It also helps to think about your discovery and sharing of information from an information literacy perspective…

Search, Identify, Gather

Think about where the useful sources of information are going to be.

I find the most useful ones are services that either have a dedicated ifttt channel , or one with an RSS feed of search results as an output.

It’s surprising how many original sources of information aren’t fed into social networks, and that’s one of the reasons why you shouldn’t just rely on social networks as your main information source.

Assess and Evaluate

Assess and evaluate the information coming through from your ifttt recipes.

Some of my ifttt recipes don’t need to be filtered in any way – for example, any backup or archiving I’ve setup; or if it’s a feed from a trusted source. They can just run automatically without any intermediate filtering stage.

But if I need to filter information I use Pocket. This allows me to read and assess the value of the information coming through. If I want to share that information I add a tag to the item in Pocket and the tag I use dictates where the information is shared. Eg. “ggtwitter” will send that item to the my personal Twitter account; “ggLinkedIn” will send it to my LinkedIn account. In this instance I need to use recipes to pull the information into Pocket and another set of recipes to share the information from Pocket to another service.

Communicate and Share

Think about where, when and how you want to share that information.

Which of your social network accounts do you want to send this information to?

When do people need this info? Straight away; Soon; or is it not time critical? For example, it’s generally no good posting an important piece of information on Twitter at midnight when most of your followers are asleep, so you might want to use Buffer to schedule these tweets instead.

Adapt or tailor the way you share the information depending upon which network it’s being shared to. For example, you may want to add hashtags to the updates you send out on Twitter, but you wouldn’t include hashtags on updates you send to Facebook.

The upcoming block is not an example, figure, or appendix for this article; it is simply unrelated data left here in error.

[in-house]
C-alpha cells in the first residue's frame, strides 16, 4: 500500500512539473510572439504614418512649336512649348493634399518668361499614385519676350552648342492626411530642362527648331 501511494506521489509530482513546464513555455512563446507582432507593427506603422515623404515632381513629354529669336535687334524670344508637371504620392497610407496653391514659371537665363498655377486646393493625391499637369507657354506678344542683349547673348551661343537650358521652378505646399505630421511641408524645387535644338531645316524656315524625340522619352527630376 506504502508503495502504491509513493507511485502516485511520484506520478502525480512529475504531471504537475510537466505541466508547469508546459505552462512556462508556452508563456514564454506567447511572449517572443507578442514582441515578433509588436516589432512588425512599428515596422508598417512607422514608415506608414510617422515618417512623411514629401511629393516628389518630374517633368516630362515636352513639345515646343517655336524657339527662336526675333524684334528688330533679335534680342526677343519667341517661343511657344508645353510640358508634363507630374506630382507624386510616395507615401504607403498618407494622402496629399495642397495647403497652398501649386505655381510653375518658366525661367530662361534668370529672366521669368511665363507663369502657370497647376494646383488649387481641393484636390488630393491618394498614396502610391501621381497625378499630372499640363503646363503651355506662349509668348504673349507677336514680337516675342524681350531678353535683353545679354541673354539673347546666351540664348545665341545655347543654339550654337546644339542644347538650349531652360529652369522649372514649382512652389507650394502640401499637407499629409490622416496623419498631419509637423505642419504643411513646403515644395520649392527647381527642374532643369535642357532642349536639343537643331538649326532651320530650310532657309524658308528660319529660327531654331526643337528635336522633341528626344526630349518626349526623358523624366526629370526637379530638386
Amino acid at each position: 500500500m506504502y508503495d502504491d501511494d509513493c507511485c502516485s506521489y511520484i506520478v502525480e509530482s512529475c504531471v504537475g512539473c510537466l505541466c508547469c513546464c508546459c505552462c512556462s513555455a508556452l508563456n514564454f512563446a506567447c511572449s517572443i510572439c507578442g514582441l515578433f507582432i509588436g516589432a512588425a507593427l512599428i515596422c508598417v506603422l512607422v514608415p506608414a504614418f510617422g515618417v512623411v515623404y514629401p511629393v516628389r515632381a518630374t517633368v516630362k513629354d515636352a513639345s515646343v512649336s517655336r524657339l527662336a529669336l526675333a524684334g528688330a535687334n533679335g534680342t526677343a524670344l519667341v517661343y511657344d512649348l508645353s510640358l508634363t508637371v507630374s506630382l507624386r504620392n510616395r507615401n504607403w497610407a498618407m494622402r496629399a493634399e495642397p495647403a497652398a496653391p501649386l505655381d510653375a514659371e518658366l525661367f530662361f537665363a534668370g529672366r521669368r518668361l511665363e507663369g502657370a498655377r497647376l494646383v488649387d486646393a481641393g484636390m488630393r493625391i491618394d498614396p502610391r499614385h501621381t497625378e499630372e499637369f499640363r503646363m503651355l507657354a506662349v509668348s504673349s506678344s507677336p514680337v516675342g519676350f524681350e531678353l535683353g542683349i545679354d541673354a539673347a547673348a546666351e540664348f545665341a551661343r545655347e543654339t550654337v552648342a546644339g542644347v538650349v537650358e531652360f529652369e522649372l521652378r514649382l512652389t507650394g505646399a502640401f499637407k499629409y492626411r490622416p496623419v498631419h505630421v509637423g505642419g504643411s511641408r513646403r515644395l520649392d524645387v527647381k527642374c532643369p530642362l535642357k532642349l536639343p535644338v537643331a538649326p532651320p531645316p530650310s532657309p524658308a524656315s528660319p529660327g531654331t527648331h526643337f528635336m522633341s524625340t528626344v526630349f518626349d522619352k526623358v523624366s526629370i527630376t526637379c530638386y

Organise and Archive

Think about standardising the way you pull information together and share it with different services/channels.

You could use ifttt to keep a record of what you share with others; creating archives, logs or backing up your social networking data.

And don’t forget that if it the information saved in these archives isn’t perfect you can always go in and edit it to tidy it up.

Automating Discovery and Sharing

So, in summary if you either do spend a lot of time juggling different web presences to discover and share information with others, or you want to have more of a web presence, consider automating some of these processes to reduce your efforts and standardise your information discovery & sharing practices.

Ifttt or one of the other services I mentioned can help and it lets the machine take some of the strain, whilst keeping enough control of it yourself to ensure that the right information is discovered and shared more effectively.

Thoughts on: Richard Watson “In praise of public libraries – and librarians”

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I came across this post on Richard Watson’s Top Trends blog today: In praise of public libraries – and librarians.

In it, Richard comments on the fact that he predicted the extinction of public libraries some time ago, “because, in an age of e-books and Google who needs them.” and since this prediction he has changed his mind.

“I got it totally wrong. Probably.

Whether or not we will want libraries in the future I cannot say, but I can categorically state we will need them, because libraries aren’t just about the books they contain. Moreover, it is a big mistake, in my view, to confuse the future of books or publishing with the future of public libraries. They are not the same thing.”

His blog post highlights why he believes public libraries will still be relevant in the future.

He emphasises the public library (and public library services) as…

  • A place that is “more than mere facts, information or ‘content’”
  • A social hub
  • An information resource that is accessible to all
  • An ideas hub where…
    • existing ideas are valued,  stored and made freely available to all
    • new ideas are created and developed
    • the right setting is provided to nurture ideas
    • librarians act as a catalyst in helping develop these ideas. They are “sifters, guides and co-creators of human connection.”
  • An information resource where personal/human interaction is an important part of the service
  • An influential method of delivering information – library services are still regarded as trustworthy information sources.

This quote about lack of use by younger generations really appealed to me:

“…admittedly many younger people still see no need to visit a library… But this could be because they still see libraries as spaces full of old books rather than places full of new ideas.”

And in summing up, Richard’s quote makes a clear point.

“There is a considerable amount of discussion at the moment about obesity. The idea that we should watch what we eat or we will end up prematurely dead. But where is the debate about the quality of what and where we read or write? Surely what we put inside our heads – where we create or consume information – is just as important as what we put inside our mouths.”